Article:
Helen: You know, that is always just how I envisaged the story unfolding “from the beginning,” so there was never any sense of weighing up pros and cons and making a decision. Admittedly, at the end of writing The Heir Of Night I did have many ideas for exciting adventures for the lead characters, Malian and Kalan, in the intervening years – but these were peripheral to THE WALL OF NIGHT series arc and would have blown the planned quartet way out of the water, so I never contemplated diverging from the original plan. Of course, I did have to weave some backstory into the The Gathering Of The Lost to bridge the gap. If I had found myself continually slipping into backstory to make the second book work then I might have revisited the five-year leap forward decision – but in fact not a great deal of bridging was required.
Tim: One of the things that surprised and intrigued me about The Gathering Of The Lost was the suggestion that this may in fact be a science fiction rather than a fantasy novel, in the sense that the great enemy, the Swarm, appear to be extraterrestrial [if that’s the right word] in origin. Without edging too far into spoiler territory, is that a topic we’ll see further developed in the remainder of the series?
Helen: Yes, and yes! An important element of the THE WALL OF NIGHT series is that both the Derai (Malian and Kalan’s people) and their enemy, the Swarm, are alien to the world of Haarth and have imposed their war on the indigenous inhabitants. So the origins of the Derai and the Swarm are an important part of the story that will definitely be explored further. I’m pleased that readers see this as an interesting aspect to the books, but I do still regard the story as primarily fantasy, and also part of a tradition established by authors such as Raymond Feist with the Magician series, and CJ Cherryh with the Morgaine books.
Tim: Very appropriately, you have dedicated The Gathering Of The Lost to those who lost their lives in the Christchurch earthquake of February 2011, and to all those who performed such valiant deeds on and after that day. How, despite the massive disruptions you have experienced as a result of that quake, have you managed to keep the series on track?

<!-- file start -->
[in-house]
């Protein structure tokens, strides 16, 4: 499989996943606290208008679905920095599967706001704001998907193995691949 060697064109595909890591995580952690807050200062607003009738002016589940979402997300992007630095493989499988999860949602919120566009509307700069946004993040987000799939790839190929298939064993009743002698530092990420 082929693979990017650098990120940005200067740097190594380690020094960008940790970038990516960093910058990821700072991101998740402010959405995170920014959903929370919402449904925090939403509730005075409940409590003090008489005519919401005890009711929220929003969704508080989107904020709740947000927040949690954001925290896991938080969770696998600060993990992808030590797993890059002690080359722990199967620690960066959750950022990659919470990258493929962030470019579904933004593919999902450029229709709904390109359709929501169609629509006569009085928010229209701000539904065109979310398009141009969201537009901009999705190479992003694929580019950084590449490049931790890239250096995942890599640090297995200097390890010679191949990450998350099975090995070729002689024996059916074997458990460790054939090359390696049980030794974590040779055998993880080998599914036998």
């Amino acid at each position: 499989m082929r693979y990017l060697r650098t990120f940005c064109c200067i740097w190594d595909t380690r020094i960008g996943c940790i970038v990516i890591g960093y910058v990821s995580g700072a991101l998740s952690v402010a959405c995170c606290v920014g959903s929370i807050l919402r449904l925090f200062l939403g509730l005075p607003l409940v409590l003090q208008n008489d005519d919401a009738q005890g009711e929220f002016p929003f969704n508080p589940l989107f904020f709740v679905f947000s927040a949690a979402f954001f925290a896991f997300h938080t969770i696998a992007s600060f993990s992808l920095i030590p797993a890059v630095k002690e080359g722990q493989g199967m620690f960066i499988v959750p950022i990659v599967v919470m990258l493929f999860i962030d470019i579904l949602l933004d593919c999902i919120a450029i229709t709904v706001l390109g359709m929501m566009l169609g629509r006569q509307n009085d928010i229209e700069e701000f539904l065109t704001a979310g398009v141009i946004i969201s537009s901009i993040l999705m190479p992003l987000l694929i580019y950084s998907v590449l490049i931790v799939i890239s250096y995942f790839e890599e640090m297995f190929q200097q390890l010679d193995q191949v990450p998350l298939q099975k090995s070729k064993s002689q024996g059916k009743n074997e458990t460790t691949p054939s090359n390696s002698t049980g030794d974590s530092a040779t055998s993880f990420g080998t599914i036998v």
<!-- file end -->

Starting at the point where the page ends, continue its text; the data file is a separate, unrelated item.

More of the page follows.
Helen: It’s been very tough, Tim, to be honest. The eighteen month period between the first major earthquake on 4 September 2010, to the last on 23 December 2011, with the devastating February 22 quake that you mention and over 10,000 discernible recorded “aftershocks” (many major earthquakes in their own right) was very much the “year of awful.” Part of that “awful” was the loss of the 185 lives and major injuries to many other people, the destruction of the city center and 2/3rds of the city’s infrastructure (roads, bridges, sewerage system, stormwater, and telecommunications), and widespread loss of homes and businesses. So completing The Gathering Of The Lost during that time was one of the hardest things I’ve ever done, and completion felt like one of my most significant achievements.
Yet as others who have been through similar experiences will know, the hardest part often comes once the “heroic” period of the actual disaster and response is over and the “carrying on” and dealing with the consequences, and “work arounds”, over prolonged periods begins. We are still in that phase, with the full rebuild (although infrastructure has been ongoing for some time) only just starting to kick in, and likely to continue for some time. It makes negotiating the everyday a very draining process and that does have an effect on every aspect of life. It’s not always possible to fully gage the effects from inside the process, but the statistics are starting to flow through on effects such as post-traumatic stress syndrome and depression.
In many ways the writing has given me something to focus on that is outside of the immediate situation. As to how I keep on track, basically I try and emulate the zen aphorism: “the way is easy, keep going; the way is hard, keep going: keep going!”
Tim: Earlier, I invited you to place THE WALL OF NIGHT series on a continuum between the works of that fraternity of the double ‘R’, Tolkien and Martin. I don’t want to belabour the similarities between your series and theirs, since there are so many differences, but THE WALL OF NIGHT does also have a setting that’s reminiscent of medieval Europe. What do you bring to that setting that’s new?